Com. v. Oglesby

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274 Pa. Superior Ct. 586 (1980)

418 A.2d 561

COMMONWEALTH of Pennsylvania v. Tyrone OGLESBY, Appellant.

Superior Court of Pennsylvania.

Submitted October 25, 1979.

Filed January 25, 1980.

*588 Lewis S. Small, Philadelphia, for appellant.

Robert B. Lawler, Assistant District Attorney, Philadelphia, for Commonwealth, appellee.

Before CERCONE, President Judge, and ROBERTS and LIPEZ, JJ.[*]


On December 10, 1977, a jury convicted appellant of murder of the third degree and possession of an instrument of crime. After denying post-verdict motions, the trial court sentenced appellant to consecutive terms of imprisonment of 10 to 20 years for murder and 2 1/2 to 5 years on the weapons charge. Appellant contends that (1) the trial court erred in seating 8 jurors who stated that they were not opposed to imposing a sentence of death, when, after selection of the jurors, the Pennsylvania Supreme Court struck down the state death penalty provision; (2) the trial court improperly allowed a Commonwealth witness to testify that another *589 witness had selected appellant's photograph from an array; (3) the trial court erred in allowing the Commonwealth to introduce the photograph the witness allegedly selected; (4) the trial court erred in prohibiting him from impeaching a witness by establishing the circumstances of a crime for which he had been convicted; (5) the Commonwealth introduced evidence indicating that appellant had a criminal record; and (6) the prosecutor improperly expressed his opinion that appellant was guilty. We affirm.

Appellant contends that the trial court should have excused 8 jurors because they had stated that they were not opposed to imposition of a death penalty in all circumstances. When appellant was charged with murder, in June, 1977, capital punishment was a possible sentence for conviction of murder of the first degree. During voir dire, veniremen were asked if they were unalterably opposed to capital punishment in all circumstances and the trial court excused those who stated that they were so opposed. After 8 jurors were selected through such questioning, the Supreme Court decided Commonwealth v. Moody, 476 Pa. 223, 382 A.2d 442 (1977), cert. denied, 438 U.S. 914 (1978), declaring unconstitutional the state death penalty provision. Appellant requested the trial court to discharge the 8 jurors selected and start voir dire anew. The trial court denied the request.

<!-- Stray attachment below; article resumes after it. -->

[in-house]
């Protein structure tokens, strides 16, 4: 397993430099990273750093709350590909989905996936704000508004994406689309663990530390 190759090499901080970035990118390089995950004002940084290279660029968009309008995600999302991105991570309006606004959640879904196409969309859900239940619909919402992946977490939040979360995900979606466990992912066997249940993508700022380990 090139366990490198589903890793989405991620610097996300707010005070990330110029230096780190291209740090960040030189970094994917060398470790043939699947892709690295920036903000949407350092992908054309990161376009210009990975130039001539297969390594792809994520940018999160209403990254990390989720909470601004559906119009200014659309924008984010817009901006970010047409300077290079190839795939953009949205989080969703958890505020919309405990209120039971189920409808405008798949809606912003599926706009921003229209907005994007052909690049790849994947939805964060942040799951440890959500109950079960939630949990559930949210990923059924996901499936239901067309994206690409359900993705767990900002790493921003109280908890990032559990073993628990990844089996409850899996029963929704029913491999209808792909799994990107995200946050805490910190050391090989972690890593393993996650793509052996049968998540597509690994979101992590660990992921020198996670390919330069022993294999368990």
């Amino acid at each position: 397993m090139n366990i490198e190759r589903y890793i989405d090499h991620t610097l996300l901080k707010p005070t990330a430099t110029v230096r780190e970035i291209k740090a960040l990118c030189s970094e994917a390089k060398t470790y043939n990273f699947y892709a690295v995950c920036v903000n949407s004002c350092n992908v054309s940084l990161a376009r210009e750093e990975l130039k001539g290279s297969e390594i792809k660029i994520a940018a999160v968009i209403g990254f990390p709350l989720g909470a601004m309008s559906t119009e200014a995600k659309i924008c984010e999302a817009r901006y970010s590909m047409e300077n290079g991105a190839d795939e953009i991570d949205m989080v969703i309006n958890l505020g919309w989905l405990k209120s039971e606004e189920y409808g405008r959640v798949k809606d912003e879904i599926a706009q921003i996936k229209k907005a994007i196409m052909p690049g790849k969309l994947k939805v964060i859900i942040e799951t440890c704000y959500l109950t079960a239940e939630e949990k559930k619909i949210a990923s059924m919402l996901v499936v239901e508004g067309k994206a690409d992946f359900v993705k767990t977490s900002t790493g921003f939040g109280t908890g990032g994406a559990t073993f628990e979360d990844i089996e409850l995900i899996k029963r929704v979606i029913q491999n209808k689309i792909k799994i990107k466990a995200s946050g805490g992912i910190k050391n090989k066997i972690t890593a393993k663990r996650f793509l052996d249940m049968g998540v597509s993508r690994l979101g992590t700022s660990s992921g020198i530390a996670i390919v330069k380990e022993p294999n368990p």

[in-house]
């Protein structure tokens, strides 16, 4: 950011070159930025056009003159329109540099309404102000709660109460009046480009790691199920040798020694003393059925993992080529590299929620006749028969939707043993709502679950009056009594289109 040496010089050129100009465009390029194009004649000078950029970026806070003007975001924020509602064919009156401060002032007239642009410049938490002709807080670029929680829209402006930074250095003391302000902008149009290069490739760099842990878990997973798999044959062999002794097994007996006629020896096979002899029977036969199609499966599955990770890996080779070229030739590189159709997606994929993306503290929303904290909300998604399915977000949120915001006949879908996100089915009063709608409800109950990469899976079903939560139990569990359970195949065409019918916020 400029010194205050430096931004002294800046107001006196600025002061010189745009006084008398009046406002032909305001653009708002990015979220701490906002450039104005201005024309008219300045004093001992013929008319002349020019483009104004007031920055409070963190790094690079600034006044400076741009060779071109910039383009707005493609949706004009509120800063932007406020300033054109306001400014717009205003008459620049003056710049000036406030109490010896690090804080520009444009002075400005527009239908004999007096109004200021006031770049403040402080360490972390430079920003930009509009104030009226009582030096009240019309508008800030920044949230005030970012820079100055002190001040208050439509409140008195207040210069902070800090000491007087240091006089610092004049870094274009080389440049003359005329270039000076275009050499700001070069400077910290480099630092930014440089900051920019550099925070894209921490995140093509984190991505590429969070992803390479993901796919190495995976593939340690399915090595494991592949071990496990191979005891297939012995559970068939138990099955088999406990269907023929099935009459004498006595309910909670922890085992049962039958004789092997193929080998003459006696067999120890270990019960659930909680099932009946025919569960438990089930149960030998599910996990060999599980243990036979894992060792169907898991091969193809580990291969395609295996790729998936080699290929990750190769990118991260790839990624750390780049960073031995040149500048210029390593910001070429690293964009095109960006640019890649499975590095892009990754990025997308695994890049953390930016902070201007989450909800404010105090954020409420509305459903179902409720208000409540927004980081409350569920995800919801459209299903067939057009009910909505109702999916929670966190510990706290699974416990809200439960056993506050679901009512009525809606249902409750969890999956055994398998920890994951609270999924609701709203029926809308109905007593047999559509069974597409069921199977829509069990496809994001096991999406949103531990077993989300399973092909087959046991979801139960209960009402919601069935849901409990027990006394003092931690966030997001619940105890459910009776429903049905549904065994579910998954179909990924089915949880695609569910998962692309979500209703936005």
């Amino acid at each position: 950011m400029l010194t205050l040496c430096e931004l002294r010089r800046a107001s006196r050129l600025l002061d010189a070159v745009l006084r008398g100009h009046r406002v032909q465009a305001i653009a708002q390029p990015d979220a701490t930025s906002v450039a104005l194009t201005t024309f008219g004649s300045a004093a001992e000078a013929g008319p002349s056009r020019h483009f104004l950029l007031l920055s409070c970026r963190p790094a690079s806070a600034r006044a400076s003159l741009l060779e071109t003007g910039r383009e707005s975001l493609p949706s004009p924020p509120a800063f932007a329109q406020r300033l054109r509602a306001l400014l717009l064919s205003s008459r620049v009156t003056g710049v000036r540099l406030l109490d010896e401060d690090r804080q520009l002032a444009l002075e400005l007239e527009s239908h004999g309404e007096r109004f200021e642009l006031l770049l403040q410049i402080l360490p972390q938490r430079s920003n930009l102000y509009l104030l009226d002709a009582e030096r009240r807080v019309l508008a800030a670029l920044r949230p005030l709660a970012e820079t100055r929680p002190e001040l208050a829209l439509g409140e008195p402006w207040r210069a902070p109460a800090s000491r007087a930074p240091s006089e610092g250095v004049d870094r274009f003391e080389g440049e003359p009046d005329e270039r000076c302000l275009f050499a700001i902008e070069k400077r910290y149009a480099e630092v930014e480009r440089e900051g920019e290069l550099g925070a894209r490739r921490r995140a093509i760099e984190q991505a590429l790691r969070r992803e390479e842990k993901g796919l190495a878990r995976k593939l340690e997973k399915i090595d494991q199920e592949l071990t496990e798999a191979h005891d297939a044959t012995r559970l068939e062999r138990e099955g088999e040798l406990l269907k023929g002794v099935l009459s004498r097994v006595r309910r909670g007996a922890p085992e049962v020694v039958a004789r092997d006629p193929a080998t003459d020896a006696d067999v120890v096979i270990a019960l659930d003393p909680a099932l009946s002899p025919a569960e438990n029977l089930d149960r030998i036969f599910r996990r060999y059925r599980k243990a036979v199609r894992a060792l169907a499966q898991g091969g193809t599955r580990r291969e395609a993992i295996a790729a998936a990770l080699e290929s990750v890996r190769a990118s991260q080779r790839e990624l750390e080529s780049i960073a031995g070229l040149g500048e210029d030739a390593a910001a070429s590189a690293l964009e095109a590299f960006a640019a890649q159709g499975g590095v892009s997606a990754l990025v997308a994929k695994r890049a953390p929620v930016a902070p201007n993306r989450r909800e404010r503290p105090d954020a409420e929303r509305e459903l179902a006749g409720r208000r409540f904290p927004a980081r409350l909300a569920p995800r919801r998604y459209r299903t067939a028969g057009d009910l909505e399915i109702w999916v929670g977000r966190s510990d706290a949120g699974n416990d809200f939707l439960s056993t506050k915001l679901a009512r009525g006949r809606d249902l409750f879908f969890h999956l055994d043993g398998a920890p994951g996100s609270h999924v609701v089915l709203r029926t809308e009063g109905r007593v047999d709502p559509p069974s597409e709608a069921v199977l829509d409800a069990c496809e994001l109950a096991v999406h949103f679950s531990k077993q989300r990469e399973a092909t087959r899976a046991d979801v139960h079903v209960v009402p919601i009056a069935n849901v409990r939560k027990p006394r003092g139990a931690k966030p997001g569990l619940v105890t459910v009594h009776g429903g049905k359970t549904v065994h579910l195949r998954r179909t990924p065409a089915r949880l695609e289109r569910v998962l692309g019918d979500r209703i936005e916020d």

Appellant contends that the presence of the 8 jurors on his panel produced a jury prone to conviction. Appellant's argument is without merit. Commonwealth v. Brown, 462 Pa. 578, 342 A.2d 84 (1975); Commonwealth v. Speller, 445 Pa. 32, 282 A.2d 26 (1971). Accordingly, it is irrelevant that the Supreme Court decided Commonwealth v. Moody, supra, during voir dire in appellant's trial.[1]

Appellant argues that the trial court improperly allowed a Commonwealth witness to testify that another witness had *590 selected appellant's photograph from an array and to permit the jurors to see the photograph the witness allegedly selected. Shortly after the crime, the police showed an array of photographs to Karl Mercer, an eyewitness, and asked him if he saw one of the killer. He selected appellant's picture. Later, he also picked appellant out of a lineup. At the suppression hearing, Detective Lamont Anderson, who conducted the array, stated that a certain picture of appellant was the one he had shown. The picture, however, was dated several days subsequent to the array and, therefore, could not have been available for the display. When the suppression hearing resumed the next day, Anderson produced a second picture of appellant taken a year and a half before the incident. He explained that the police had actually shown this photograph to Mercer and that he had accidentally retrieved the later photograph from the file in which both were kept.